- Within the varied and ever-changing staff of a restaurant, you may find yourself with a group of veritable Jacks of all trades. They're food servers, yes, but each server often has a second job or a hobby that gives them a completely different skill set. I work with a cosmetologist, a game show entertainer, a chemical engineer, softball players, a disc jockey, a pastor, and a guy that buys and flips foreclosed properties. Then, of course, there are the many students, who are paying their way through college and building up to their prospective careers (then again, as a manager reminded me in my interview, you never completely leave the restaurant industry once you're in it -- much like the Mafia). Then again, I also work with a guy who, by choice, pretty much lived under a bridge for a while. It's a mixed bag.
- Nothing good ever came from trying to use a broken broom. I once tried to sweep my section with a broom that had a bent bristle end. It caught awkwardly on the floor, and the handle smacked me in the face. Then last night, I was having a bad time with a broom that had a broken handle. The end of it was basically twisted metal. I managed to get a picture of it this morning:
|The handle slashed the crap out of my arm, and now I look like I need psychological help.|
- Speaking of psych issues, I won't cater to crazy anymore. I'm more than happy to listen to my customers about how their week is going terribly or how they're so happy to be off work after a long day (meanwhile, my feet are aching, and I still have seven hours to go on my shift). Really, I'm generally a very sympathetic person, and I genuinely converse with these tables. But the minute a customer insults me, shakes a glass of ice at me, or whines about "Why did they get their food before us? We ordered at the same time. (Well, 15 minutes after.) And we have a child," all they will receive from me is the required service steps, and the only reason I will smile at them from that point on is that other tables and my managers can see me. (And pretty much any time someone says "I have a child" as a means to absolve themselves of all social decency, I stop listening to them, whether I'm at the restaurant or on an airplane.)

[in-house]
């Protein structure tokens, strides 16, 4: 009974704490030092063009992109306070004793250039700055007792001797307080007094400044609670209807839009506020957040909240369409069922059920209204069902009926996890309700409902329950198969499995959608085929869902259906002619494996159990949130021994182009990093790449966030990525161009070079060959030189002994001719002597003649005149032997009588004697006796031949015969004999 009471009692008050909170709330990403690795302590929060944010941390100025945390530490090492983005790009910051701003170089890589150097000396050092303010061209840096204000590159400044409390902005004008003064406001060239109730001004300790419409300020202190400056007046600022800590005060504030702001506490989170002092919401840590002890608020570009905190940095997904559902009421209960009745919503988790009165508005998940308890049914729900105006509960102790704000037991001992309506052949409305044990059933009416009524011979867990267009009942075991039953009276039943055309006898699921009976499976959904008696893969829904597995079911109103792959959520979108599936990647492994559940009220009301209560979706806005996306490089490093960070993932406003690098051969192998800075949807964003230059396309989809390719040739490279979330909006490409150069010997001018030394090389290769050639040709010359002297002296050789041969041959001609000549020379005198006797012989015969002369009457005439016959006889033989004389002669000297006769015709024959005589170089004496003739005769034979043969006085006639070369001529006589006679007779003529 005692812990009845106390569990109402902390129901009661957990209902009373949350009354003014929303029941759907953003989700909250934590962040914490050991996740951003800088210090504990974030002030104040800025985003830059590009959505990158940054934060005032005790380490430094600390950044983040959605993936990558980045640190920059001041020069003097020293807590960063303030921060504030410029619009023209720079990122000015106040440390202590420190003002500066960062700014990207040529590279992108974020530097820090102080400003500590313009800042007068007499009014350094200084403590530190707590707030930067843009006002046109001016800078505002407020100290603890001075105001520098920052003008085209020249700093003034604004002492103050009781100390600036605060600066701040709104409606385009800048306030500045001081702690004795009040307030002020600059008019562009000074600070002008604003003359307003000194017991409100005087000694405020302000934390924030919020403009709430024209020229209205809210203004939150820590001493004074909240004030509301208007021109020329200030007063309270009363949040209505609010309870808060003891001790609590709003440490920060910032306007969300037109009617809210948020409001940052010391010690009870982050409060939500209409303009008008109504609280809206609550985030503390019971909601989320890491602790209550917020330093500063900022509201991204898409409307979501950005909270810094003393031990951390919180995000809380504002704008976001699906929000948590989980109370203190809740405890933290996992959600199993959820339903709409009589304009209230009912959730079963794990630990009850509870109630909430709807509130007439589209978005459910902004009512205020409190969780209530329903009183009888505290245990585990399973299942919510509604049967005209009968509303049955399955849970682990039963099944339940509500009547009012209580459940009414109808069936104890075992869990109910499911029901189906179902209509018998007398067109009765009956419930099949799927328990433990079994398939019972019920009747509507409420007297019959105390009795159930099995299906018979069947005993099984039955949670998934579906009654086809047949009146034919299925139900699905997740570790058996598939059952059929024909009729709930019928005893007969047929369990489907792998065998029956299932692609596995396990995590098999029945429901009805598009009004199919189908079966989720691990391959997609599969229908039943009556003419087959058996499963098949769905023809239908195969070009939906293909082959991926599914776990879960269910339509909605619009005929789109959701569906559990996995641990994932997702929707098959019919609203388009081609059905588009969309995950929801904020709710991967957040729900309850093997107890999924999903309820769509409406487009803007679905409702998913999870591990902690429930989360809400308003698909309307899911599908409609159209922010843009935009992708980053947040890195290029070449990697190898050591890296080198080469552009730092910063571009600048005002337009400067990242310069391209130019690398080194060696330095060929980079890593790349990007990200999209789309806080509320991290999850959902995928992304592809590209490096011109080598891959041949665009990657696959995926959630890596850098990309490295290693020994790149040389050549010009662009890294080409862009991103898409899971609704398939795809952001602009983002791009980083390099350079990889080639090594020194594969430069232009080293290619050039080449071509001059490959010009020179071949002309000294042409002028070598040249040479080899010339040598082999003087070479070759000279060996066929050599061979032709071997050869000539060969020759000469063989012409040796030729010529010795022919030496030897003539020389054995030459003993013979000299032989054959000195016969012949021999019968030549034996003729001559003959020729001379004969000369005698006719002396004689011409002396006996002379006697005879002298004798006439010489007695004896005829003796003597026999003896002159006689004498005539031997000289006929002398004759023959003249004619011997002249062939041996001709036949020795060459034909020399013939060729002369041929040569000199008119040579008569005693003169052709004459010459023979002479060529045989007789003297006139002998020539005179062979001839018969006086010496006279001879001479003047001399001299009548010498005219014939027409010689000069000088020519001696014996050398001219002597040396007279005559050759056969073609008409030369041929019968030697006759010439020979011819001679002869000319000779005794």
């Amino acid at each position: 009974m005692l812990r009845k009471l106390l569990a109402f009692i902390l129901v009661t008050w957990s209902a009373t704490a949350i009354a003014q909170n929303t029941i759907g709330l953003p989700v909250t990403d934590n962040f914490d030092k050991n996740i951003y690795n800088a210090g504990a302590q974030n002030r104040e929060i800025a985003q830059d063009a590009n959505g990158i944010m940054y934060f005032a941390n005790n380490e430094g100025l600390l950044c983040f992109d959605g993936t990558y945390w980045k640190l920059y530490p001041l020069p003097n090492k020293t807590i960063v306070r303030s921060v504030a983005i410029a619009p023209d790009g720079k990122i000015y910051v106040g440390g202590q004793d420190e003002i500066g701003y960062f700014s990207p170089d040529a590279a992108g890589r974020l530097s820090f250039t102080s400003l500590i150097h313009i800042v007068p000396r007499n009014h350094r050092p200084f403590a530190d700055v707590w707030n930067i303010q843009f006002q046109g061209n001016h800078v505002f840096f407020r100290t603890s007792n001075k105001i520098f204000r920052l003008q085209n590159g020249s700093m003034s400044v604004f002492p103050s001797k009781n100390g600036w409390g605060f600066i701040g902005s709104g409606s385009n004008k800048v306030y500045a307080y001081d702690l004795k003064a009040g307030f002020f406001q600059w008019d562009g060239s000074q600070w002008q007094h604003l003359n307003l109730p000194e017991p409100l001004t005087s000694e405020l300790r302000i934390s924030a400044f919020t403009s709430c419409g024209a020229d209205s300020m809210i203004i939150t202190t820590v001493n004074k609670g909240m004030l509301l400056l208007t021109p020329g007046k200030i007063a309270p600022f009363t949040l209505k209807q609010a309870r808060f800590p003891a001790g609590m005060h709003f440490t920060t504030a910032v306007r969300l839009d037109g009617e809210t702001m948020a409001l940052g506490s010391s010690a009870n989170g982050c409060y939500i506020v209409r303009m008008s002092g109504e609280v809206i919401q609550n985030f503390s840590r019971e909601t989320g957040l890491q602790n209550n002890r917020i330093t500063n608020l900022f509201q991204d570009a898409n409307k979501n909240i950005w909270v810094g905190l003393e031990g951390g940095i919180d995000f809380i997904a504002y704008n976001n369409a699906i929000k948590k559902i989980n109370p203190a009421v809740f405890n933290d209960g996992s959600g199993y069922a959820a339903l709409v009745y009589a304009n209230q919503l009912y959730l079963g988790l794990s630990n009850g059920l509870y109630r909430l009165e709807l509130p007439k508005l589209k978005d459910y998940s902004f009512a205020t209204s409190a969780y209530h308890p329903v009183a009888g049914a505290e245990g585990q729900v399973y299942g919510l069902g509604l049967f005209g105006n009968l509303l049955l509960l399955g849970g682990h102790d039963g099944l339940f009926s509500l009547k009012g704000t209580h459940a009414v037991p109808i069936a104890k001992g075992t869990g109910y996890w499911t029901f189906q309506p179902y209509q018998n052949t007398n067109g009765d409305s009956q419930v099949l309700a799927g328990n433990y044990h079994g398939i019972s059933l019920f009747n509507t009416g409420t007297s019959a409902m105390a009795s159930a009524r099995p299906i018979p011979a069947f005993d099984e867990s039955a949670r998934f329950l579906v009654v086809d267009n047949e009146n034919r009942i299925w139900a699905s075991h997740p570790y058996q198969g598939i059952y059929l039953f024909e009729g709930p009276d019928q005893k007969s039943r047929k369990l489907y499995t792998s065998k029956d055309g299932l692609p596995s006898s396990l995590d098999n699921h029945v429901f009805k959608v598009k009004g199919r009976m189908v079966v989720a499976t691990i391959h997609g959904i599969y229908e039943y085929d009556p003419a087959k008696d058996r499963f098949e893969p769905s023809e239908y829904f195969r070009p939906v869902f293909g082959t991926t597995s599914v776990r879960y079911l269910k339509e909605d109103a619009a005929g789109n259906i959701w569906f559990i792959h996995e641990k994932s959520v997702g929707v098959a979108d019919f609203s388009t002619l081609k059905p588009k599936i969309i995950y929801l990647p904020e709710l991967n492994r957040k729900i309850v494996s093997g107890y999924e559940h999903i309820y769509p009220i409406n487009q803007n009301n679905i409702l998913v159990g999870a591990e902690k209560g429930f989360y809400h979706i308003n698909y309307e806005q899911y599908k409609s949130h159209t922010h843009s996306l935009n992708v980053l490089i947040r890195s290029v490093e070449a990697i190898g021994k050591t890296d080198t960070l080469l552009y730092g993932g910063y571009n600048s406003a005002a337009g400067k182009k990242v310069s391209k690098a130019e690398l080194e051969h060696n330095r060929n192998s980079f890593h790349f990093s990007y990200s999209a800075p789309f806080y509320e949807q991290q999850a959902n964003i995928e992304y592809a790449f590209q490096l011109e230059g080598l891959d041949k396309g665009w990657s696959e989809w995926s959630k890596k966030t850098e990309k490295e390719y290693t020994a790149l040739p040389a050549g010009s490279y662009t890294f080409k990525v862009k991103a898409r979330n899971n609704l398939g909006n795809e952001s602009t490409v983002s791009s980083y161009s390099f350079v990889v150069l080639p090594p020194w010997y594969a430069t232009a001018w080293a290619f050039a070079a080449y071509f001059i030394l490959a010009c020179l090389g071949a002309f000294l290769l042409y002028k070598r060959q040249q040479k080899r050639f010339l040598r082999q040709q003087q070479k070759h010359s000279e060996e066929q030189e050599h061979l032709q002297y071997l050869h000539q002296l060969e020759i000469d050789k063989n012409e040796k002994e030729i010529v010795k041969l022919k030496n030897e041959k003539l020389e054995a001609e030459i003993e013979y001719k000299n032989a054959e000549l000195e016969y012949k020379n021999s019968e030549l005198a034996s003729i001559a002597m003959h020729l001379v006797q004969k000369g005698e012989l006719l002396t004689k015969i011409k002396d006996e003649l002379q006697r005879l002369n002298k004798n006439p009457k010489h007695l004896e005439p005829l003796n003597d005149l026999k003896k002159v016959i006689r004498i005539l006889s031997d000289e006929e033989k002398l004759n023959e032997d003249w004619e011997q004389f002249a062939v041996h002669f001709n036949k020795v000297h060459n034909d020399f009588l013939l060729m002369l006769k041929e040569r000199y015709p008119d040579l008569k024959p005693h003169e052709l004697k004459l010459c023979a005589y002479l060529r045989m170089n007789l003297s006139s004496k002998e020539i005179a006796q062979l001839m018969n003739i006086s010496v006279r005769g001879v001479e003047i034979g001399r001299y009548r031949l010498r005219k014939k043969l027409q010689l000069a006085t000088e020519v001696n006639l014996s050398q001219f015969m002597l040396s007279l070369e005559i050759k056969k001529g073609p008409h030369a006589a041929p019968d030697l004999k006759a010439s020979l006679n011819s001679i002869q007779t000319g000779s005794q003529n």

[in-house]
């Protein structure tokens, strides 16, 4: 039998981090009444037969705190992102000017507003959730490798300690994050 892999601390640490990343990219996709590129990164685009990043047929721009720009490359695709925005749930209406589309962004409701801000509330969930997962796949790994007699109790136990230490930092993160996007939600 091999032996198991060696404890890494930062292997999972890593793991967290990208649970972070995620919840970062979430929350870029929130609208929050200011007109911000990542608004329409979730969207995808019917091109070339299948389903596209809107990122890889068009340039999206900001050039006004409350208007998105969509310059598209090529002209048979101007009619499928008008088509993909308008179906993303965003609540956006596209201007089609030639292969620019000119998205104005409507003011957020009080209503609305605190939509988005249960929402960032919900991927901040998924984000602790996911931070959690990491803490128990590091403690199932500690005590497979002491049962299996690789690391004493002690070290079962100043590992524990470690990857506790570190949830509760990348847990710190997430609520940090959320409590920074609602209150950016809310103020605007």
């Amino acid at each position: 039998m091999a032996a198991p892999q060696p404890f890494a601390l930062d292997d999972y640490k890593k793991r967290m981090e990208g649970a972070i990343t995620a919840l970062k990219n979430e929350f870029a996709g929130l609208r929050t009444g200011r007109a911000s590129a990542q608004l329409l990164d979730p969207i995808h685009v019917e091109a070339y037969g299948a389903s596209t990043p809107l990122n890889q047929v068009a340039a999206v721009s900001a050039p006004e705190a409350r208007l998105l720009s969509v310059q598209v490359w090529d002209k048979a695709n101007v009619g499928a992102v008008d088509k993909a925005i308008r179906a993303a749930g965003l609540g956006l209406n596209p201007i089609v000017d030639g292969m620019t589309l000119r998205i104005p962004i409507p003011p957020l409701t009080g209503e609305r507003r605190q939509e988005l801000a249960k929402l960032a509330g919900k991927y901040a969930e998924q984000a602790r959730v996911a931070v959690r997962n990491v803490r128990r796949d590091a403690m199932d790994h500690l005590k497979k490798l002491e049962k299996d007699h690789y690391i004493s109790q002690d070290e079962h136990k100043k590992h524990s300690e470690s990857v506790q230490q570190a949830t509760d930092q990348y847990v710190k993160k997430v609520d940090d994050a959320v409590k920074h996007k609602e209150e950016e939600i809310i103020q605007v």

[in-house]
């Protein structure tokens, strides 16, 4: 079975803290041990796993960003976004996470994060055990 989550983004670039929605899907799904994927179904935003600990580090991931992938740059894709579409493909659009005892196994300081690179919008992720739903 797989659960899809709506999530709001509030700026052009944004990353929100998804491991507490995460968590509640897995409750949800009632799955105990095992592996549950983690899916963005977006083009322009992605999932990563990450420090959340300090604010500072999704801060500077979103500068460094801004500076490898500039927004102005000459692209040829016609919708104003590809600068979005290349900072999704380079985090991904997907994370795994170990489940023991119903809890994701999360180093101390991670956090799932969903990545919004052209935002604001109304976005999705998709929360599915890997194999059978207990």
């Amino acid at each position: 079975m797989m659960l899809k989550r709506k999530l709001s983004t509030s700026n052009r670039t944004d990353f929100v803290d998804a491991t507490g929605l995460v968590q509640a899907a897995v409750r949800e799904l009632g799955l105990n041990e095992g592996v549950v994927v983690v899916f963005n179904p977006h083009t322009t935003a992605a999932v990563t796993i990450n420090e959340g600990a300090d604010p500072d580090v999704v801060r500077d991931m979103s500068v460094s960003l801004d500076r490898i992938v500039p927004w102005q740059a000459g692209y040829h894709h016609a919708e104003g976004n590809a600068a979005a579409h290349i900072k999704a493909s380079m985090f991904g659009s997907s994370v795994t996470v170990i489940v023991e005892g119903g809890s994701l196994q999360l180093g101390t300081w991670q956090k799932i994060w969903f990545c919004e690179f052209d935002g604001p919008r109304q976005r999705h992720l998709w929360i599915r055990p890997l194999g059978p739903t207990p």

- Say what you will about human resources mediation within the restaurant industry (I certainly have), as it isn't quite the same as the system you'll get from a cubicle, but when you have a problem with a staff member, a customer, or even in your personal life, I've found that management really will listen and try to help. I've run into a few hurdles since I started at TGI O'Chilibees -- personal, professional, and medical -- and the managers have been behind me 100%, or at least that's how it felt on my end. Perhaps this comes with being an "older, non-traditional" server? My years of corporate life have changed the way I interact with management, so maybe I'm able to state my case more reasonably than others? Managers have to hear so much about the drama of the 20-year-old servers, so maybe when a server who's rounding the bend to 30 has a problem, it's treated appropriately? Who knows. Point is, I feel like most of the managers have my back, and that can be hard to find.